Today in the chart

5 Ways You Can Improve Care for Your LGBTQ Patients

From discrimination to higher rates of suicide, LGBTQ people face many barriers to receiving the optimal healthcare they deserve.

June is National Pride Month, a time to honor the impact LGBTQ people have had on the world and to recognize and try to alleviate the health disparities that still affect this community every day.

Health Risks for LGBTQ People

About 3.8 percent of Americans from various races, ethnicities, and socioeconomic backgrounds, identify as LGBT. Meanwhile, 29 percent of lesbian, gay, and bisexual people and 30 of transgender people delay or avoid seeking healthcare services (compared to 17 percent of heterosexuals). LGBT people are twice as likely to be uninsured as their heterosexual peers. Moreover, LGBT people have higher tobacco, alcohol, and drug use rates and a greater risk of contracting STIs, attempting suicide, and homelessness. These are all barriers to this community receiving the optimal healthcare they deserve.

Previous research also indicates that biases, often subconscious or unintentional, from healthcare providers, are still prevalent, despite increased acceptance of the LGBT community in recent years. For example, a 2015 study found heterosexual nurses held strong implicit preferences for heterosexual people over gay and lesbian people. In addition, the average nursing school spends only 2.12 hours on LGBTQ health issues.

Of course, inevitable mental and physical health issues come with being a member of a stigmatized minority group. For example, one study found that LGB respondents in states without protective policies were five times more likely than those in other states to have two or more mental disorders. Another found that LGB people living in communities with lots of antigay prejudice die 12 years earlier than their peers in other locations.

What Clinicians Should Know about Treating LGBTQ People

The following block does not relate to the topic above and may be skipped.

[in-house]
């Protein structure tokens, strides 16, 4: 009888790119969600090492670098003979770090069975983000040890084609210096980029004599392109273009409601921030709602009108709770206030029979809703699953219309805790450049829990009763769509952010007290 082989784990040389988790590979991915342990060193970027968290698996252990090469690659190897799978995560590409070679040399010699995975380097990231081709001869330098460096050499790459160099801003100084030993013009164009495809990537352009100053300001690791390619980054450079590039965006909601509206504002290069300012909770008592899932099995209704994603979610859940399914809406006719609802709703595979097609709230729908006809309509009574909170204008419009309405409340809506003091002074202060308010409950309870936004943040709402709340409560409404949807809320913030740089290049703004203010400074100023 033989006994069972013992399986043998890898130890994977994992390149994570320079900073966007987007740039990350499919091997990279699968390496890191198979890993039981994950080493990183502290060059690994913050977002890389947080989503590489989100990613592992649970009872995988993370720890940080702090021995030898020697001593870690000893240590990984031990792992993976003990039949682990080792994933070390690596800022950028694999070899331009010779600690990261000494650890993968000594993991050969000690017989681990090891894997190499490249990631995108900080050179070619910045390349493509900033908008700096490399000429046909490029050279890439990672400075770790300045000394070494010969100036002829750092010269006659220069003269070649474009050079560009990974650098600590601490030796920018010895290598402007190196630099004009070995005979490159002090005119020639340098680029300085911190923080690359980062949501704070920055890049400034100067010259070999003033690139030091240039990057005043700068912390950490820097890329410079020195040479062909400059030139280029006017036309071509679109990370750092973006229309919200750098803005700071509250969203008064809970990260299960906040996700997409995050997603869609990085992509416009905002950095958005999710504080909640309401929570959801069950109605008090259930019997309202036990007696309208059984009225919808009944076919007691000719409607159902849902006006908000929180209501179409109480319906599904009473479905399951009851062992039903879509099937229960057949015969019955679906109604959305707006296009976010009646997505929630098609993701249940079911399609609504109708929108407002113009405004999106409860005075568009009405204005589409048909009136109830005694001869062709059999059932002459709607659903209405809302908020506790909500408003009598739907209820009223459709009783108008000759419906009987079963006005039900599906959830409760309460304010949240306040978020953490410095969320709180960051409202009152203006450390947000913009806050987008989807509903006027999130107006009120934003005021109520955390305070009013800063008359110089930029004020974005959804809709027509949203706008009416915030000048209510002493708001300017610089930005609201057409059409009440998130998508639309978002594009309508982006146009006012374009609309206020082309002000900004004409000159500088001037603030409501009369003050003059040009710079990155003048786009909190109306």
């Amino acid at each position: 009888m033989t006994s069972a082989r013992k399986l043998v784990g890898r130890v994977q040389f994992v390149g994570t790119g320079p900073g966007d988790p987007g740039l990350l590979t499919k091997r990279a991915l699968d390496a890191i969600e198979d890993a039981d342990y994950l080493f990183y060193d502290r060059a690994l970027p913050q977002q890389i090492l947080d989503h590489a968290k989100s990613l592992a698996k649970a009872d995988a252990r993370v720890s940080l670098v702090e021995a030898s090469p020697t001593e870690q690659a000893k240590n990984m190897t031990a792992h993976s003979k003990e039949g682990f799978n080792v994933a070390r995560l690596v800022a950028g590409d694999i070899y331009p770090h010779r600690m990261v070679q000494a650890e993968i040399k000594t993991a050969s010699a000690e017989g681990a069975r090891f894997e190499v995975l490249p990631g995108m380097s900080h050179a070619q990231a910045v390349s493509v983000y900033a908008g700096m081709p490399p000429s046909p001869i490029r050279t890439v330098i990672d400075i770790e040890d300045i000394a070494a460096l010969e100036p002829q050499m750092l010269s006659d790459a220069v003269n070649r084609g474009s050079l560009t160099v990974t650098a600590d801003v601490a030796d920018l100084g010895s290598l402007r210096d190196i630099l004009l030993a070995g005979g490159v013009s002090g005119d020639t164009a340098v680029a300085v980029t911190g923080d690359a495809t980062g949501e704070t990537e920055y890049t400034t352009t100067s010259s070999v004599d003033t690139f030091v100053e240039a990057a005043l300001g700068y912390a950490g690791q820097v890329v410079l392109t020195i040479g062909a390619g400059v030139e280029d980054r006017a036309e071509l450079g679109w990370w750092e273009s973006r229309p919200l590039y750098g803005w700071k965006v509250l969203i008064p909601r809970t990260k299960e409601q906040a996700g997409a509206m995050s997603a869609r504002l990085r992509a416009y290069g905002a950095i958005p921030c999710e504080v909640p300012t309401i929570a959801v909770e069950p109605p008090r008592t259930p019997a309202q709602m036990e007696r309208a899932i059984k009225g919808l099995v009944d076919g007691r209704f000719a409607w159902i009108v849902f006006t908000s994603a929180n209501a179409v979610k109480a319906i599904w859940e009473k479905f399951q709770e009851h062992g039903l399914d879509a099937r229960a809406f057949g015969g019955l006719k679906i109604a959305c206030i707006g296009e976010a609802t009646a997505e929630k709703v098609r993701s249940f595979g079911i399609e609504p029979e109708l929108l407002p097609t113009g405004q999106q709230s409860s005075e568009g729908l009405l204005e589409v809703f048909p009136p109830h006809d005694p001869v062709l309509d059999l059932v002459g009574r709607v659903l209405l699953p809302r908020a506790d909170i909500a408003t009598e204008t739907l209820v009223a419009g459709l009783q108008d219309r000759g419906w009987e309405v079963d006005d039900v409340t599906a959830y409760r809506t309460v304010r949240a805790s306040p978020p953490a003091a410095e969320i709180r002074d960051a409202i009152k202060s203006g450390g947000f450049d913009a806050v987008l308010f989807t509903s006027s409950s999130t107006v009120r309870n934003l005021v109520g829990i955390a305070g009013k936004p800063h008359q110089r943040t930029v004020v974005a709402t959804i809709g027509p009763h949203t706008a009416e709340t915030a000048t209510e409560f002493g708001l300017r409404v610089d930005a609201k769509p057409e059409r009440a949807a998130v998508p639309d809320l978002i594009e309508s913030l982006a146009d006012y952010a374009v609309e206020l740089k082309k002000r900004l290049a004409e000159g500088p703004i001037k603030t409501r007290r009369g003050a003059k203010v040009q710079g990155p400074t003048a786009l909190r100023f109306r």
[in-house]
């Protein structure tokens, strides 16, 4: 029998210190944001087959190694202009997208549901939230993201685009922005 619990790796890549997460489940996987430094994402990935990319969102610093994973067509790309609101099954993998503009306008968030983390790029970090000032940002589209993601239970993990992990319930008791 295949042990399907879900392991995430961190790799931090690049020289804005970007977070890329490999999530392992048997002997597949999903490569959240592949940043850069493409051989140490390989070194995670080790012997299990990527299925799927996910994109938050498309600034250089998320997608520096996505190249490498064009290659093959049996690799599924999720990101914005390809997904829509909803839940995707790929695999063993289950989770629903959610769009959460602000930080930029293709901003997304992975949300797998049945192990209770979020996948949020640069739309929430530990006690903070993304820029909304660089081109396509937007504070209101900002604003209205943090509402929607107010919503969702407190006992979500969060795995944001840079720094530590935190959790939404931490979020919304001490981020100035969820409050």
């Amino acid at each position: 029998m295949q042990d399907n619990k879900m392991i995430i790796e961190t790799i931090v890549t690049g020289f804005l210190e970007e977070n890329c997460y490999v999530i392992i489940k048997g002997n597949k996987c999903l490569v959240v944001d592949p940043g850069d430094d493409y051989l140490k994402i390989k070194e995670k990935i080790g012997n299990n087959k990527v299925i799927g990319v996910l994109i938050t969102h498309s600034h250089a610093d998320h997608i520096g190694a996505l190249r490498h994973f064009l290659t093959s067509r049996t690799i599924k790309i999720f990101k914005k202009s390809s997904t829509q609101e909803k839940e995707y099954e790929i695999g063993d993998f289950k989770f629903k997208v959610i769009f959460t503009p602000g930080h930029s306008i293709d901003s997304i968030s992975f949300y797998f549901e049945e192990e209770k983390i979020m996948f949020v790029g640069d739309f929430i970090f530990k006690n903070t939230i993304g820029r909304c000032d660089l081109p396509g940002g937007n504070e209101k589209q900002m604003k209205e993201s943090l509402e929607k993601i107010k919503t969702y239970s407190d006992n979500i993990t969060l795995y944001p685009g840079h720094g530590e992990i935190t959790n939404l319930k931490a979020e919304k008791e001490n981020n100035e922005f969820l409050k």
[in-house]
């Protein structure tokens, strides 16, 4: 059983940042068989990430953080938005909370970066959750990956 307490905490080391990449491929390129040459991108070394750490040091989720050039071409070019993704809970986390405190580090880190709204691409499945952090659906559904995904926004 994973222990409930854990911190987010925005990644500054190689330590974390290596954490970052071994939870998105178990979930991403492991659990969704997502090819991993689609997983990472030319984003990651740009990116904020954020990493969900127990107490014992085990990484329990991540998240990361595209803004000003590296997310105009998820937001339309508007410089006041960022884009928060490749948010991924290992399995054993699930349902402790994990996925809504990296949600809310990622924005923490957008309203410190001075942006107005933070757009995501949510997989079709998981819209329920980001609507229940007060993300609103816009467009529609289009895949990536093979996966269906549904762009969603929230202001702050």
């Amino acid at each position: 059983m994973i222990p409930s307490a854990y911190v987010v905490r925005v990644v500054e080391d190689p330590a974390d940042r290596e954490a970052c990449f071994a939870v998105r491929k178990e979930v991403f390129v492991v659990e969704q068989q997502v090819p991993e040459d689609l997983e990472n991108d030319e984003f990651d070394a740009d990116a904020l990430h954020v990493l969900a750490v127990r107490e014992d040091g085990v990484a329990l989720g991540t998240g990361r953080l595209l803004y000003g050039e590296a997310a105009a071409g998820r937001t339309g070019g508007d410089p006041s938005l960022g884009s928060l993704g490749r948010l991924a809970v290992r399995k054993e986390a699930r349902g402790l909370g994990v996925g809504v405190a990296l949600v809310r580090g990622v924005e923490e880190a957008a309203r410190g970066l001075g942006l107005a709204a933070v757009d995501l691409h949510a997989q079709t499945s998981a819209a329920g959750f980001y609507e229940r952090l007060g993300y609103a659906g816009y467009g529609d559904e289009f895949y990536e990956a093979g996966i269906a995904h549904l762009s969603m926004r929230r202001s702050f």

It’s natural to think that treating all patients with the same respect will minimize the discrimination LGBTQ people face in healthcare settings, but that’s not the case. A recent report from Nursing 2022 offers some specific strategies for improving this community’s quality of care.

  • Educate yourself about intersectionality

Factors beyond sexual orientation and gender identity influence a patient’s experience in the world, especially in healthcare settings. Understand that race, age and class can create different concerns from one patient to another. Some aspects of a patient’s identity may be hidden. Above all else, help your patients feel safe presenting their whole identity before treatment.

  • Encourage SOGI disclosure

Intake forms rarely ask about sexual orientation and gender identity; when they do, they usually have limited relationship status and gender options. Research shows that without being asked about SOGI, LGBTQ people might wonder if they can safely disclose their identity without it resulting in substandard care. That’s why nurses should ask about SOGI during the assessment. Plus, this knowledge can help screen and prevent more common conditions in LGBTQ people and help better understand a patient’s support system. Worried your patient won’t want to share their SOGI? A recent study found that’s the case with only ten percent of LGB patients, and another suggested LGBTQ patients believe disclosing improves communication and makes them more comfortable. Use open-ended questions and always ask if the patient is okay with the information becoming part of their medical record.

  • Seek out training 

Three nationally respected organizations offer training in LGBTQ cultural competence for healthcare professionals, both for individuals and staff. They are:

  • Lead your workplace in better LGBT cultural competency

The time nurses spend with patients positions them as the best advocates for improving LGBT care throughout their facilities. Consider creating a committee that involves a variety of healthcare professionals and local LGBTQ community members.

  • Empower LGBTQ patients to make decisions about their care

Think about working with your patients instead of on them, one study explains. The goal is to increase your patient’s interest in shared decision-making and, eventually, their trust.

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